TV Critic Emily Burnett raves about the BBC documentary detailing Jesy Nelson’s raw and real rise to stardom

Written by Emily Burnett
Last updated
Images by BBC

Jesy Nelson is instantly recognisable for winning the eighth series of The X Factor back in 2011 as part of the girl group Little Mix. However, her journey to success hasn’t always been smooth, as she finally opens up about her heart-breaking experience with online trolls in the BBC Three documentary, Jesy Nelson: ‘Odd One Out.’

The 28-year-old ex-barmaid from Romford originally auditioned for The X Factor as a solo act, but was put into a group with fellow contestants Perrie Edwards, Leigh- Anne Pinnock, and Jade Thirlwall. She was instantly singled out.

In the documentary, Nelson recalls how her time on The X Factor was destroyed by cruel cyber-bullies, who dubbed her the “fat ugly one”. On the night Little Mix won, Nelson reveals that she just wanted to go back to being a barmaid, after receiving messages telling her that she deserved to die.

A thought-provoking part of Odd One Out was Nelson reliving her experience of going back on The X Factor to perform in 2013. As a result of cyber bullying, Nelson only cared about showing off her new weight loss, even starving herself for a week before the performance out of fear of gaining back any weight. Despite her drastic change, Nelson found herself inundated with nasty comments, including a tweet from infamous media personality Katie Hopkins.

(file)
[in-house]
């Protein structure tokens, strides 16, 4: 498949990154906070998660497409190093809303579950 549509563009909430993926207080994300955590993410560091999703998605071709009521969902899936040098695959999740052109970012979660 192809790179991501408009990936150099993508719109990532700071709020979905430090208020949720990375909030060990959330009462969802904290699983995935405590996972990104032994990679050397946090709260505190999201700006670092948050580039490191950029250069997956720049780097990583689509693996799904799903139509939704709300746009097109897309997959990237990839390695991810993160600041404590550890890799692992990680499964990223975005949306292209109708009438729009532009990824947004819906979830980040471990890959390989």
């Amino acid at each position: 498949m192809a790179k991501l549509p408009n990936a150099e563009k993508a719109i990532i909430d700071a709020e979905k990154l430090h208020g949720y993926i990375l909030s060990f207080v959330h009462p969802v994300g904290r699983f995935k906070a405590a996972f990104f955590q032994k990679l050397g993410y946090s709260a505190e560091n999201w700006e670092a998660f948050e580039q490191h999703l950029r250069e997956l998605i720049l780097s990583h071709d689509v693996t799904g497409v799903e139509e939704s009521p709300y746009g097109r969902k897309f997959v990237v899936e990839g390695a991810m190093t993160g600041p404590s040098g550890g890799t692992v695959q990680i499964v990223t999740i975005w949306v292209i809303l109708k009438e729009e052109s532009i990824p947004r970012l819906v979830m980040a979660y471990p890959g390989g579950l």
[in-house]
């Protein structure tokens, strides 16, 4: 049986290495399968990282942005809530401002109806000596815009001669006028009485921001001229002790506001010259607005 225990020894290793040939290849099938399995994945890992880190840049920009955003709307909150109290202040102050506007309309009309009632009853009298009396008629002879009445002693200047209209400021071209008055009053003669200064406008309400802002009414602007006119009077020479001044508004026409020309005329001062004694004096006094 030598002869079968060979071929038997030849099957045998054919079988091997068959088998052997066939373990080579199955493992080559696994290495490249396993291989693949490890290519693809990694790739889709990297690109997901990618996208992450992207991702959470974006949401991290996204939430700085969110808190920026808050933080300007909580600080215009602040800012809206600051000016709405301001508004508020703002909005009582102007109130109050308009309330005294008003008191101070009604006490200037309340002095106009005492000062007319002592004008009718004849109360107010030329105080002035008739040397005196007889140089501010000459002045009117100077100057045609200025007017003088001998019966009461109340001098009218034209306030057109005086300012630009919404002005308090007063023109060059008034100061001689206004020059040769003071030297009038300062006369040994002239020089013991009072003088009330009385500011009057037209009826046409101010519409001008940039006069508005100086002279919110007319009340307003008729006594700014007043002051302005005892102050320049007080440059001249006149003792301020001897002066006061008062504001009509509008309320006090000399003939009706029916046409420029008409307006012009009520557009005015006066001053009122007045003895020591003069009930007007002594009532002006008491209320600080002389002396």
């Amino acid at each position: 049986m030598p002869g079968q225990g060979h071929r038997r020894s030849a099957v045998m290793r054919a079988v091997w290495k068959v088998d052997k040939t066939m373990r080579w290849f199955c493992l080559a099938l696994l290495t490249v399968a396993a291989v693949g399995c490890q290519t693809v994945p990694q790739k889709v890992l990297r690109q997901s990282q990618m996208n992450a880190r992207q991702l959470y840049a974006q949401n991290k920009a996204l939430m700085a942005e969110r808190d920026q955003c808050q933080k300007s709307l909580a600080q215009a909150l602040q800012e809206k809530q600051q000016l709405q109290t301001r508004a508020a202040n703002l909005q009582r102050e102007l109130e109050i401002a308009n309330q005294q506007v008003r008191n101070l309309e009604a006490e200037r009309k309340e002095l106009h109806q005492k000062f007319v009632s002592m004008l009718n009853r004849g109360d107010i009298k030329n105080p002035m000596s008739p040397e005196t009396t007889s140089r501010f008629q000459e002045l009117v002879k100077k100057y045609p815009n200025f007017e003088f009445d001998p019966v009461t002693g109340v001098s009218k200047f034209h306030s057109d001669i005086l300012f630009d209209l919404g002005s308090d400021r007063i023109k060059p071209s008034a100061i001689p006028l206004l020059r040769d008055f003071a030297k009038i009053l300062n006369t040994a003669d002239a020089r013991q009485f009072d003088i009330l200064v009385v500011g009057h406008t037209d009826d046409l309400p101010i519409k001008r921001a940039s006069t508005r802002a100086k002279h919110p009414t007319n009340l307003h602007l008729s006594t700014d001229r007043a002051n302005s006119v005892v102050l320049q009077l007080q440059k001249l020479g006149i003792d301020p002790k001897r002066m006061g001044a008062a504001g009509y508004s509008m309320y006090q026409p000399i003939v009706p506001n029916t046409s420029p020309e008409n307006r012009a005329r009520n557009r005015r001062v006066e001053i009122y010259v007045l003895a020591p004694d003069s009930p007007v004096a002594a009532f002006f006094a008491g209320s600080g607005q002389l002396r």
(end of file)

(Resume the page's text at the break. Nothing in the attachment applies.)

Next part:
Reflecting on this dark time in her life, Nelson discloses that at this point she accepted that she may always be the victim of online abuse: ‘I could be the skinniest girl in the world, and this is never going to go away.’ Marking this time in her life as one her lowest points, she reveals that in 2014 she attempted suicide. As one of the most heart-rendering parts of Nelson’s documentary, this highlights the potentially devastating effects of cyber bullying.

I could be the skinniest girl in the world, and this is never going to go away

A strength of the documentary is that it also focuses on other people who have been affected by social media, as Nelson meets the parents of Sian Waterhouse, a 16-year-old girl who killed herself after being targeted online by bullies. Sian is described by her parents as ‘the human version of Tigger,’ as they reminisce about her life, even revealing that they have left Sian’s room untouched as it is too painful for them.

Speaking to other people about their own experiences, Nelson reveals that hearing other people’s stories and knowing that she isn’t alone was helpful to her.

Optimistically, in the conclusion of the documentary, Nelson shares a photo of herself from 2011 on Instagram, stating that ‘now when I look in the mirror, I don’t see the Jesy the fat one, I see Jesy the happy one!’ as she encourages people to speak about how they’re feeling.

7 in 10 young people have experienced cyber bullying

The documentary ends with the shocking statistics that seven in 10 young people have experienced cyber bullying, and 26% of those young people report feeling suicidal. 

Ultimately, Nelson’s experience serves as a stark reminder that everything we say online has consequences, and that cyber bullying has the potential to destroy lives. Hopefully this documentary will encourage people to be more considerate on social media, and open up if they are targeted by bullies online.

Rating = 5/5